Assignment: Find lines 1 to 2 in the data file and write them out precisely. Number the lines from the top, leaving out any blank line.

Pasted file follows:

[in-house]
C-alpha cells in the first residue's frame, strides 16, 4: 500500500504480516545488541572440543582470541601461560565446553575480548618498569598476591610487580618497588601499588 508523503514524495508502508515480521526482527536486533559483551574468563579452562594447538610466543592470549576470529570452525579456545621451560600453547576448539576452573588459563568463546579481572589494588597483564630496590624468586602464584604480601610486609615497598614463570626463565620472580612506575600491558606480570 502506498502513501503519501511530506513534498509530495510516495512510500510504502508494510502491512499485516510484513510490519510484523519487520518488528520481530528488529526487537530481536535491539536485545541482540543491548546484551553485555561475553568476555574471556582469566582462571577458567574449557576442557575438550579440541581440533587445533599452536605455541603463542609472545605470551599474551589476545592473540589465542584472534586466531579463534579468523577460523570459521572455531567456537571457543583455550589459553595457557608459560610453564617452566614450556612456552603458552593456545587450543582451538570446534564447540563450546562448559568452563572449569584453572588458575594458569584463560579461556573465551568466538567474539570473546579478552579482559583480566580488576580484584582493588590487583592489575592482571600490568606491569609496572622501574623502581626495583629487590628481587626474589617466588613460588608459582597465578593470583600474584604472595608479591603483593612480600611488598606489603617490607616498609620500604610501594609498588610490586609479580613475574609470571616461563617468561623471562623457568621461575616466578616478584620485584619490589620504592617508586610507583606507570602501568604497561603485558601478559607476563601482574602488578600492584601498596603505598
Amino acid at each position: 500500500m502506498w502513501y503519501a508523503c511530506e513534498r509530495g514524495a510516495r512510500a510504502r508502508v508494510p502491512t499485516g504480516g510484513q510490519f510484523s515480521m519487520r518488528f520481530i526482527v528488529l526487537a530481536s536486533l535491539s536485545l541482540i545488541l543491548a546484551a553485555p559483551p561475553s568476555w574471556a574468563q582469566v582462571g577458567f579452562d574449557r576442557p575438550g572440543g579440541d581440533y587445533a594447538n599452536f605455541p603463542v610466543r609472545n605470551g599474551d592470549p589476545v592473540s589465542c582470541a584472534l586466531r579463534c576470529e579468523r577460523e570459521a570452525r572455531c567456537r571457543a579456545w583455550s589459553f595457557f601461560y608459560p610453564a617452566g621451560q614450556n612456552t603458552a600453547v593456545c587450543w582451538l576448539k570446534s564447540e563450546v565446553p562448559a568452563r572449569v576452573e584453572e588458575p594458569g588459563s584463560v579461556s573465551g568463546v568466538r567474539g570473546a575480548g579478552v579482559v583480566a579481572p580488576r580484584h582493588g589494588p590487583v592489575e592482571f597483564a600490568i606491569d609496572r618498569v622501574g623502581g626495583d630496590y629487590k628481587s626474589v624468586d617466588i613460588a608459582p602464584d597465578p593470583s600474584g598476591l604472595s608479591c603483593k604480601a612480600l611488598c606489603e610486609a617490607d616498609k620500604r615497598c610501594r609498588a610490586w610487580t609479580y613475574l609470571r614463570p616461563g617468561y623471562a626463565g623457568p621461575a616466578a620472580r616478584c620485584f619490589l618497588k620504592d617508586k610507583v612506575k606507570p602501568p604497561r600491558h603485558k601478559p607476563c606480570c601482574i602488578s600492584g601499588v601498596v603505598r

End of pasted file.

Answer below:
[in-house]
C-alpha cells in the first residue's frame, strides 16, 4: 500500500504480516545488541572440543582470541601461560565446553575480548618498569598476591610487580618497588601499588 508523503514524495508502508515480521526482527536486533559483551574468563579452562594447538610466543592470549576470529570452525579456545621451560600453547576448539576452573588459563568463546579481572589494588597483564630496590624468586602464584604480601610486609615497598614463570626463565620472580612506575600491558606480570 502506498502513501503519501511530506513534498509530495510516495512510500510504502508494510502491512499485516510484513510490519510484523519487520518488528520481530528488529526487537530481536535491539536485545541482540543491548546484551553485555561475553568476555574471556582469566582462571577458567574449557576442557575438550579440541581440533587445533599452536605455541603463542609472545605470551599474551589476545592473540589465542584472534586466531579463534579468523577460523570459521572455531567456537571457543583455550589459553595457557608459560610453564617452566614450556612456552603458552593456545587450543582451538570446534564447540563450546562448559568452563572449569584453572588458575594458569584463560579461556573465551568466538567474539570473546579478552579482559583480566580488576580484584582493588590487583592489575592482571600490568606491569609496572622501574623502581626495583629487590628481587626474589617466588613460588608459582597465578593470583600474584604472595608479591603483593612480600611488598606489603617490607616498609620500604610501594609498588610490586609479580613475574609470571616461563617468561623471562623457568621461575616466578616478584620485584619490589620504592617508586610507583606507570602501568604497561603485558601478559607476563601482574602488578600492584601498596603505598